Sometimes, two children actually have two different answers written down, and they’ll be perplexed about which one is correct, garnering more discussion and a backtracking of their steps. Watching all this is incredible; the amount of teamwork, social interaction, struggle, humor, fun, and agony that can accompany such a process as doing a long division problem is positively brilliant in the sense of integrating all aspects of a child’s development as a person and a mathematician. For a Montessori teacher, bearing witness to such self-discoveries is joyful. It is a special experience to spend one’s days in an Elementary Montessori classroom with children working with the Racks and Tubes! It can take more than an hour for children to complete a challenging problem if you account for the self-correcting they may need to do, but the learning that occurs is immeasurable. And the more children work with such processes, the faster they achieve success each time, fueling their desire to tackle more challenges all over the classroom.
This is just one example of how Montessori fuels the development of children’s resilience and perseverance in a very direct and effective way. And because a Montessori classroom is a vibrant community where everyone is working simultaneously on different things and seeing what others are doing, the practice of pushing oneself until achieving success is contagious. Children will stop and help each other, discuss and share a conundrum, and sometimes get intrigued with each other’s experiences of learning. The learning is therefore—in economic terms—a positive externality, meaning that the network of students spreads newfound information via witnessing and sharing experiences; this happens naturally in a Montessori elementary classroom because of children’s gregarious social behavior at these ages. This is another example of where Dr. Montessori designed an approach that employs—rather than fights against—the developmental characteristics of children in this stage of life between ages six and twelve, specifically, their tendency to be very social and to always want to find out what their peers are doing.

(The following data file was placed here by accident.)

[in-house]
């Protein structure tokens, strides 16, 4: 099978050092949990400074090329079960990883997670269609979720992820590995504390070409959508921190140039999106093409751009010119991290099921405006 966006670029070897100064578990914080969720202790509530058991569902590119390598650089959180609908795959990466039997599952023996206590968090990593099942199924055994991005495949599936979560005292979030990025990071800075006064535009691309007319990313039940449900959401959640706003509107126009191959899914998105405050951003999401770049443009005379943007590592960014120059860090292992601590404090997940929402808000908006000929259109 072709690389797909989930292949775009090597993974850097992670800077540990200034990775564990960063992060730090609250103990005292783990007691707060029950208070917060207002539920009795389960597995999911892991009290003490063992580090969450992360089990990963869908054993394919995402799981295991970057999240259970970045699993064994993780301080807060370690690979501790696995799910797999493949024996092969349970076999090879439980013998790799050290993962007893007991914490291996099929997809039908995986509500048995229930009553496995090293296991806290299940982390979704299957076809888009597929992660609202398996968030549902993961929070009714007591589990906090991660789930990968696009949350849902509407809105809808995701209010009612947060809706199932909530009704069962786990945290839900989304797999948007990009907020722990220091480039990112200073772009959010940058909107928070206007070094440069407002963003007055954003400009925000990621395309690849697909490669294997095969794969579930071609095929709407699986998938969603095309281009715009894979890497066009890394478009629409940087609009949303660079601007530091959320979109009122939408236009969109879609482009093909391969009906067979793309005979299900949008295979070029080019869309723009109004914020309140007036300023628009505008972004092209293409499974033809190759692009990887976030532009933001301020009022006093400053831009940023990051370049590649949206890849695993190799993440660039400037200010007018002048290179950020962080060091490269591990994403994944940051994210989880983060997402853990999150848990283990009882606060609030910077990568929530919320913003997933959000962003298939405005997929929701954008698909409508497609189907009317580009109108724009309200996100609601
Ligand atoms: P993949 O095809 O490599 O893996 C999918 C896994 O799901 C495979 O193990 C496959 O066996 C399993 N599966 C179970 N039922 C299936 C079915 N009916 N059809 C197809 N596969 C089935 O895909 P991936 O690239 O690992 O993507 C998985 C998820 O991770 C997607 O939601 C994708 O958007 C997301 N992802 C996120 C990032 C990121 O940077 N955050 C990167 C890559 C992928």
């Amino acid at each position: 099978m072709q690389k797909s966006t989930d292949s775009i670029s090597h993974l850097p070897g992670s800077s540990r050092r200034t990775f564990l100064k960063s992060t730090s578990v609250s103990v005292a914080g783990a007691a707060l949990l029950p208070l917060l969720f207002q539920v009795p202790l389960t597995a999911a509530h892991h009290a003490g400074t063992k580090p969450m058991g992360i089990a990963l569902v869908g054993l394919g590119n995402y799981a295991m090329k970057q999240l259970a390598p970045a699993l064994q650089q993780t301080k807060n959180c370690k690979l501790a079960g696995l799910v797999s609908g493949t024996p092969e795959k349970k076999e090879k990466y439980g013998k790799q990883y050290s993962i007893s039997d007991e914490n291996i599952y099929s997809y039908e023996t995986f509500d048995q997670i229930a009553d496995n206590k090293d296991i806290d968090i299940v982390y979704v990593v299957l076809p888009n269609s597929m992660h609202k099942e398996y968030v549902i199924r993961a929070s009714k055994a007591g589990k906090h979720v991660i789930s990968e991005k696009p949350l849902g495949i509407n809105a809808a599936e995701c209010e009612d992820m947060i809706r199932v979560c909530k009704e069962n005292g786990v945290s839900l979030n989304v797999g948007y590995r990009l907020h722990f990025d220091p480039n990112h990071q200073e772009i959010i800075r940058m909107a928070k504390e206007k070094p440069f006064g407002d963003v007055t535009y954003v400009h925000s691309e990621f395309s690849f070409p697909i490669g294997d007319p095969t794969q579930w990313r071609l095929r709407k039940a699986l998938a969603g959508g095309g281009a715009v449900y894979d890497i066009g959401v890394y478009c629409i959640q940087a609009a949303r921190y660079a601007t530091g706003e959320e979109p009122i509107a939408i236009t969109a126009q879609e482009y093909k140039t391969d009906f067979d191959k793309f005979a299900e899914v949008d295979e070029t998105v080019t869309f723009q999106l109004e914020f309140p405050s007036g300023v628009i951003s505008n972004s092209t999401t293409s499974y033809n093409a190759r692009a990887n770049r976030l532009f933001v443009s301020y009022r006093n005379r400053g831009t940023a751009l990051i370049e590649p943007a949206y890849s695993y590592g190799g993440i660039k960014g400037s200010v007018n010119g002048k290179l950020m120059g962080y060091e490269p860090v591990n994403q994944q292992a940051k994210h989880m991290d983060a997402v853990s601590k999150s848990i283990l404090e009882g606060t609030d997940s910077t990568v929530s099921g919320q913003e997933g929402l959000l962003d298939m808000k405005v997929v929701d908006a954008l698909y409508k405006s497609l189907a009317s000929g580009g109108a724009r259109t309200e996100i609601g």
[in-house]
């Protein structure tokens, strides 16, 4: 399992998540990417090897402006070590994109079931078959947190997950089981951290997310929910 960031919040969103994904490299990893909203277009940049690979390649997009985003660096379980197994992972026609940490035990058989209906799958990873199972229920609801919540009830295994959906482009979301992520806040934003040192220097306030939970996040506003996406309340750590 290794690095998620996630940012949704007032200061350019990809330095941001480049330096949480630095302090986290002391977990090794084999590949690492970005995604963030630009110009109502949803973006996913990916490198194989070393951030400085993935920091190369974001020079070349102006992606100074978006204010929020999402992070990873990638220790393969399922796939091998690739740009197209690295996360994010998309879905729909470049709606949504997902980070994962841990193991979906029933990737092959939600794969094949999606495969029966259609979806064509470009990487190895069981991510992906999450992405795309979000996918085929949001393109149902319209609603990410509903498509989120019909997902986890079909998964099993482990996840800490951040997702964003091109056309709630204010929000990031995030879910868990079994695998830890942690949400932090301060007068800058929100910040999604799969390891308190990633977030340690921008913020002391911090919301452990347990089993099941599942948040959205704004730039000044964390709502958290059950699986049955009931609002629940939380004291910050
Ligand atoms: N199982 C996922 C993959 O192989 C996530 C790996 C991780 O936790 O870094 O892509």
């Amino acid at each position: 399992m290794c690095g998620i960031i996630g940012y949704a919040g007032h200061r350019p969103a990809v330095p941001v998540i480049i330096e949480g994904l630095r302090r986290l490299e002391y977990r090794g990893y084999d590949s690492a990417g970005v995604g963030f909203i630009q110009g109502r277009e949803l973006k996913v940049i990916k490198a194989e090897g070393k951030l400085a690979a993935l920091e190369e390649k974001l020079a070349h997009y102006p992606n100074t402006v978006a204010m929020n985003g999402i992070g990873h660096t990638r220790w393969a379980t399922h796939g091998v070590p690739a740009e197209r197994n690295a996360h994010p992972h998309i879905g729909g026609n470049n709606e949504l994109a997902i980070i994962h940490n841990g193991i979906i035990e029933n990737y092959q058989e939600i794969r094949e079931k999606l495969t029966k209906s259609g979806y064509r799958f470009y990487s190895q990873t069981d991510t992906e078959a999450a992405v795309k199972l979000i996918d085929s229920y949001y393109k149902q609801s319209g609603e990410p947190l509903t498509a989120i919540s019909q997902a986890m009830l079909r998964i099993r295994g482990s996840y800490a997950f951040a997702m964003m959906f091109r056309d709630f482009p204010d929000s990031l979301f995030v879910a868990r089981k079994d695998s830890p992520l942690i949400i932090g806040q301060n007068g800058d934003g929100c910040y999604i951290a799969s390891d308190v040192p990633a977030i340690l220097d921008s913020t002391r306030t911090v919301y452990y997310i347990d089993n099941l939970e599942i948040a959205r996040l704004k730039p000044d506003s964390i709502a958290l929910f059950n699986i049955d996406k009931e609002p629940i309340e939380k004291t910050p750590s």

In the above example, students may use the mantras they learned in their Primary years (ages five and six), such as “The units always go on the RIGHT” and “We always begin with the UNITS” (“except in division, when we begin with the highest category present”). Students love these little cues, and when the Primary teacher says them each time she is with children in a math presentation, the children often chant along. There are just a few such mantras that carry over from Primary to Elementary, so children tend to remember these. We have found that children benefit from having such important points of interest brought to their attention regularly, so that they can commit them to memory.
When working on math and science, the children in a Montessori classroom don’t just value the exactness of a true answer; they love that there are answers to find, and they see each exact answer as a part that connects to a greater whole, creating a universal balance in which each component matters. With the Montessori approach—where the processes of discovery appeal to our children’s developmental characteristics at each age—finding correct answers is fun, sometimes eventful, and always intrinsically rewarding.